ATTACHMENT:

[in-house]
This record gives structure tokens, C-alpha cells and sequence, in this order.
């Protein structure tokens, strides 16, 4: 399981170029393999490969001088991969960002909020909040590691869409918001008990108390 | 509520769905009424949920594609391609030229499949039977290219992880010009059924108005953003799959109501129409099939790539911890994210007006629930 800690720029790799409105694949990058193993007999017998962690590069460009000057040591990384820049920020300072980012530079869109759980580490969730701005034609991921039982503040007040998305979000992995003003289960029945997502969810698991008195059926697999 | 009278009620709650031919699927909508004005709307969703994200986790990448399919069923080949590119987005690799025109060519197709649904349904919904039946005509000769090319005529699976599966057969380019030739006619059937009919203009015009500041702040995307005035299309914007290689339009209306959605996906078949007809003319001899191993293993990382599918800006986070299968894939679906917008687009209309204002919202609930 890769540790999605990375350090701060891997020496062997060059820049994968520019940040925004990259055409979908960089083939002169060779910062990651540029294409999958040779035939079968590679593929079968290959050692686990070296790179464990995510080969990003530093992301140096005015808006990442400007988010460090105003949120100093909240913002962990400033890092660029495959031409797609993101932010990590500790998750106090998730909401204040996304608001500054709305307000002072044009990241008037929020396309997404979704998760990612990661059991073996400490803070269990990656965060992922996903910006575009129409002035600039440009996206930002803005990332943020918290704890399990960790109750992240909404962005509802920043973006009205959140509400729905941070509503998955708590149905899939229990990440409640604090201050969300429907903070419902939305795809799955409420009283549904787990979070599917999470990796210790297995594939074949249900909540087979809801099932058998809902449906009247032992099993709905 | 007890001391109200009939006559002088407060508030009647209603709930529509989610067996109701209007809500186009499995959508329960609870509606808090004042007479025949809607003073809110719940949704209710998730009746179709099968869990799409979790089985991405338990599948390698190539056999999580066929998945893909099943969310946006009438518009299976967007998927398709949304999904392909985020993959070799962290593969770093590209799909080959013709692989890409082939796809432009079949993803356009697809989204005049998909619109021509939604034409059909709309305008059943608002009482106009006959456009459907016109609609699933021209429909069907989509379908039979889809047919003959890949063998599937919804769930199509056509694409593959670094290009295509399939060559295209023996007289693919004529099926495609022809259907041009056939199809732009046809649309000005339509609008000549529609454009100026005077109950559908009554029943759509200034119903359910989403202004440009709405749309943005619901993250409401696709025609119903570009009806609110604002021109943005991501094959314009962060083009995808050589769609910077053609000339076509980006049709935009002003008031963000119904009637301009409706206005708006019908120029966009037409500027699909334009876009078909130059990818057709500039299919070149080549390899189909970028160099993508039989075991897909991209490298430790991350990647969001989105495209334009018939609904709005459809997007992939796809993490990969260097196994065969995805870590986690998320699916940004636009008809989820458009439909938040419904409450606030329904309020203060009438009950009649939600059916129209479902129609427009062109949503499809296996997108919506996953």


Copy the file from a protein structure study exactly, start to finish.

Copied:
[in-house]
This record gives structure tokens, C-alpha cells and sequence, in this order.
């Protein structure tokens, strides 16, 4: 399981170029393999490969001088991969960002909020909040590691869409918001008990108390 | 509520769905009424949920594609391609030229499949039977290219992880010009059924108005953003799959109501129409099939790539911890994210007006629930 800690720029790799409105694949990058193993007999017998962690590069460009000057040591990384820049920020300072980012530079869109759980580490969730701005034609991921039982503040007040998305979000992995003003289960029945997502969810698991008195059926697999 | 009278009620709650031919699927909508004005709307969703994200986790990448399919069923080949590119987005690799025109060519197709649904349904919904039946005509000769090319005529699976599966057969380019030739006619059937009919203009015009500041702040995307005035299309914007290689339009209306959605996906078949007809003319001899191993293993990382599918800006986070299968894939679906917008687009209309204002919202609930 890769540790999605990375350090701060891997020496062997060059820049994968520019940040925004990259055409979908960089083939002169060779910062990651540029294409999958040779035939079968590679593929079968290959050692686990070296790179464990995510080969990003530093992301140096005015808006990442400007988010460090105003949120100093909240913002962990400033890092660029495959031409797609993101932010990590500790998750106090998730909401204040996304608001500054709305307000002072044009990241008037929020396309997404979704998760990612990661059991073996400490803070269990990656965060992922996903910006575009129409002035600039440009996206930002803005990332943020918290704890399990960790109750992240909404962005509802920043973006009205959140509400729905941070509503998955708590149905899939229990990440409640604090201050969300429907903070419902939305795809799955409420009283549904787990979070599917999470990796210790297995594939074949249900909540087979809801099932058998809902449906009247032992099993709905 | 007890001391109200009939006559002088407060508030009647209603709930529509989610067996109701209007809500186009499995959508329960609870509606808090004042007479025949809607003073809110719940949704209710998730009746179709099968869990799409979790089985991405338990599948390698190539056999999580066929998945893909099943969310946006009438518009299976967007998927398709949304999904392909985020993959070799962290593969770093590209799909080959013709692989890409082939796809432009079949993803356009697809989204005049998909619109021509939604034409059909709309305008059943608002009482106009006959456009459907016109609609699933021209429909069907989509379908039979889809047919003959890949063998599937919804769930199509056509694409593959670094290009295509399939060559295209023996007289693919004529099926495609022809259907041009056939199809732009046809649309000005339509609008000549529609454009100026005077109950559908009554029943759509200034119903359910989403202004440009709405749309943005619901993250409401696709025609119903570009009806609110604002021109943005991501094959314009962060083009995808050589769609910077053609000339076509980006049709935009002003008031963000119904009637301009409706206005708006019908120029966009037409500027699909334009876009078909130059990818057709500039299919070149080549390899189909970028160099993508039989075991897909991209490298430790991350990647969001989105495209334009018939609904709005459809997007992939796809993490990969260097196994065969995805870590986690998320699916940004636009008809989820458009439909938040419904409450606030329904309020203060009438009950009649939600059916129209479902129609427009062109949503499809296996997108919506996953």